What is it?

Insulin is a substance produced by the pancreas that is used by the body to break down sugars in the blood. While in a healthy adult it occurs naturally in the body, it can be manufactured from synthetic materials or harvested and refined from animal sources so that it can be given to patients who have a shortage of insulin in their bodies.

What is it used for?

Insulin is primarily used in the treatment of diabetes. Someone who has diabetes has too much sugar in their blood; to maintain lower blood sugar levels that are in the normal range, diabetics are often given insulin.

What is the correct dosage?

The correct dosing of insulin is very important:

How is it given?

Insulin is given by injection because it cannot be taken orally - the stomach will break it down so that is is no longer effective in breaking down blood sugar.

Insulin should always be dosed using special insulin syringes marked with insulin units. Common insulin U-100 syringes can hold 100 units; there are also Lo-dose syringes, which are syringes that can hold a total of 30 units or 50 units. (See photo below.)

The above picture shows the syringes themselves but they are so small that they can be hard to read, so often we flatten out the measurement on the side of the syringes, so that each syringe label looks something like the pictures below:

Lo-Dose insulin syringe
for measuring up to 50 units
Each mark is 1 unit apart.
Insulin syringe for
measuring up to 100 units
Each mark is 2 units apart.
Insulin syringe for
measuring up to 100 units
Each mark is 2 units apart.
Even numbers are marked
on the scale
on the right
and odd numbers are marked
on the scale
on the left

How is it measured?

Insulin is measured in International Units (units); most insulin is U-100, which means that 100 units of insulin are equal to 1 mL.

What are the different kinds of insulin?

There are two different ways in which insulin can be classified.

  1. Origin: Is the insulin derived from animal sources, such as beef and/or pork, or human sources in a laboratory?
    This can be important, as a drug order may specify the origin of the prescribed insulin, because some patients respond more effectively to insulin from one source rather than another.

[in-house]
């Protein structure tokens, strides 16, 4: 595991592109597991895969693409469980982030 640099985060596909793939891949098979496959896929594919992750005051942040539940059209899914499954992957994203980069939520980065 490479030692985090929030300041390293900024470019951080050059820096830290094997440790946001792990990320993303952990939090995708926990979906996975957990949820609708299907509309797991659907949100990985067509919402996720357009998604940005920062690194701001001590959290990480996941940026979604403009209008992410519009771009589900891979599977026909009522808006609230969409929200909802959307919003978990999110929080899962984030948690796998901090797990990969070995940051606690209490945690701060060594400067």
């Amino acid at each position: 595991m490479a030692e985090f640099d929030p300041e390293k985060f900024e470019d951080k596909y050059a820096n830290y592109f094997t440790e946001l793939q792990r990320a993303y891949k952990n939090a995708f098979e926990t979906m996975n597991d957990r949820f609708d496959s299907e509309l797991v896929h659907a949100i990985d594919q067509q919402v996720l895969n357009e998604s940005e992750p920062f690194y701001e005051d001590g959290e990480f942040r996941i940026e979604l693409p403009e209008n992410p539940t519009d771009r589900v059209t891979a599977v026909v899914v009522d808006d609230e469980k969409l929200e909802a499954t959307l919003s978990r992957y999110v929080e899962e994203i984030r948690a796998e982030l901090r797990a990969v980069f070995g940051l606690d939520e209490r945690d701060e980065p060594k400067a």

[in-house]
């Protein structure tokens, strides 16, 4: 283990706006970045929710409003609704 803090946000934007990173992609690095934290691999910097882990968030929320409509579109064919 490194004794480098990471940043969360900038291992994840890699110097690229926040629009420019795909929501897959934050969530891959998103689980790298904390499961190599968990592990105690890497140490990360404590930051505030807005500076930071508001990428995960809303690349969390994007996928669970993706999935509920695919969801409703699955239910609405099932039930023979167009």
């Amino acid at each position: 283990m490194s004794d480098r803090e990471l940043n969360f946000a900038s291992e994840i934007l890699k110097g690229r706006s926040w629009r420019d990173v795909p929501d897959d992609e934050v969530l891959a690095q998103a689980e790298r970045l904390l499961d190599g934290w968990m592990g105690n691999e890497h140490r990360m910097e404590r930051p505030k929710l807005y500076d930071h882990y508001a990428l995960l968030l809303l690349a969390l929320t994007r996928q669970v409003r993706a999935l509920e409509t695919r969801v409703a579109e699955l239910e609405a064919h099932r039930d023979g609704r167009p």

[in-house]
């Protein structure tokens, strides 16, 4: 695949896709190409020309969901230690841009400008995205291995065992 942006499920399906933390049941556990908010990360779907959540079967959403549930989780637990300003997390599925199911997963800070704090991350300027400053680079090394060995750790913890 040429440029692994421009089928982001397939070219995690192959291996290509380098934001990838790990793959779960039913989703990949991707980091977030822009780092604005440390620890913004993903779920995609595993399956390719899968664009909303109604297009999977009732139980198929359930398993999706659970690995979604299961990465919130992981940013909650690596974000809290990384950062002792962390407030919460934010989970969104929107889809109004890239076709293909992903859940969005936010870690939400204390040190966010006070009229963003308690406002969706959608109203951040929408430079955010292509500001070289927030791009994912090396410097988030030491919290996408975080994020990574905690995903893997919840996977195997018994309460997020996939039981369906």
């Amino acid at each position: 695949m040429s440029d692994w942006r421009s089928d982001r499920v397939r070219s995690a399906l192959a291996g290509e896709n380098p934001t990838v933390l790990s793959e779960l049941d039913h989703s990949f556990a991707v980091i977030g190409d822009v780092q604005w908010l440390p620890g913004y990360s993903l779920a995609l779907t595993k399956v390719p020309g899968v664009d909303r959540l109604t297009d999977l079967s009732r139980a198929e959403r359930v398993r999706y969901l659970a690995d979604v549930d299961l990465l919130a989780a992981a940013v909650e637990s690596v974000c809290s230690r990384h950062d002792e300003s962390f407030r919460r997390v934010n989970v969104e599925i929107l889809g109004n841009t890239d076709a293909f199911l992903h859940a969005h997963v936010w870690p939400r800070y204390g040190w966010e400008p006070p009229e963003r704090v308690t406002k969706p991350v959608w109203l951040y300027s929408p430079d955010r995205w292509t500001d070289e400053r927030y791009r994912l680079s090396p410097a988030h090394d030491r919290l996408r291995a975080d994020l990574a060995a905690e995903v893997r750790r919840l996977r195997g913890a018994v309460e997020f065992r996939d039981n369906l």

2. Action: How quickly does the insulin take effect?
    There are now four basic action speeds of insulin:

    • Rapid Action: The most rapidly-acting insulins are relatively new; of the two brands available, one has been around for 5 years and the other, 10 years (by comparison, the rapid action insulins were developed in the th 1920's). These insulins begin to work in 5-10 minutes, peak in 1-1.5 hours, and end in 3-5 hours. These rapid-acting insulins are taken at the beginning of a meal to counteract the rise in blood sugar due to eating, or they are used to lower blood sugar levels quickly when they are too high.
      The names lispro (brand name Humalog) and insulin aspart (brand name Novolog) both indicate rapid-action insulins.

    • Fast Action: Fast-acting insulin begins to work in about half an hour, peak in 2.5 to 5 hours, and then end in about 8 hours. Fast action insulins are often taken about a half hour before a meal, to counteract the rise in blood sugar that follows.
      The names Regular and Semilente (the term used by the Humulin brand) both indicate fast-action insulins. To see a visual illustration of the difference in action between rapid and fast-acting insulins, see the charts below which show insulin levels over time in hours after an insulin injection:

    • Intermediate Action: The intermediate-acting insulins begin to work in 1.5 to 2.5 hours, peak in 4 to 15 hours, and then end in 16 to 24 hours.
      The names NPH and Lente (the term used by the Humulin brand) both indicate intermediate action insulins.

    • Long Action: The long-acting insulins begin to work in about 4 hours, peak in about 10 to 30 hours, and end in about 36 hours.
      The name Ultralente (the term used by the Humulin brand) indicates a long action insulin. The name glargine (brand name Lantus) also indicates a relatively newly developed long-acting insulin, but it has a more even action which keeps insulin levels steady throughout the day, so it does not peak in the way that the other insulins do. (See chart below.) Glargine/Lantus cannot be mixed with other insulins.

    Sometimes two different action speeds of insulin may be ordered to be given at the same time. When this happens, both insulins are drawn up into the same syringe and given simultaneously so that the patient does not have to be stuck with a syringe more than once. When this happens, the more rapidly acting insulin is always drawn up into the syringe first, because this avoids any possibility of the more rapidly acting insulins being contaminated with the more slowly acting kinds. It also establishes a habitual order in the dosing process that helps to eliminate the mistake which occurs when the person measuring the insulin confuses the dose of the fast-acting insulin with the dose of the more slowly-acting insulin.

    Rapid and fast acting insulins are always clear, and intermediate or long-acting insulins are always cloudy (except glargine/Lantus, which is clear) , because the longer acting insulins are actually made up of a suspension - if you look closely at insulin labels, you can see that the longer-acting insulins are always described as suspensions.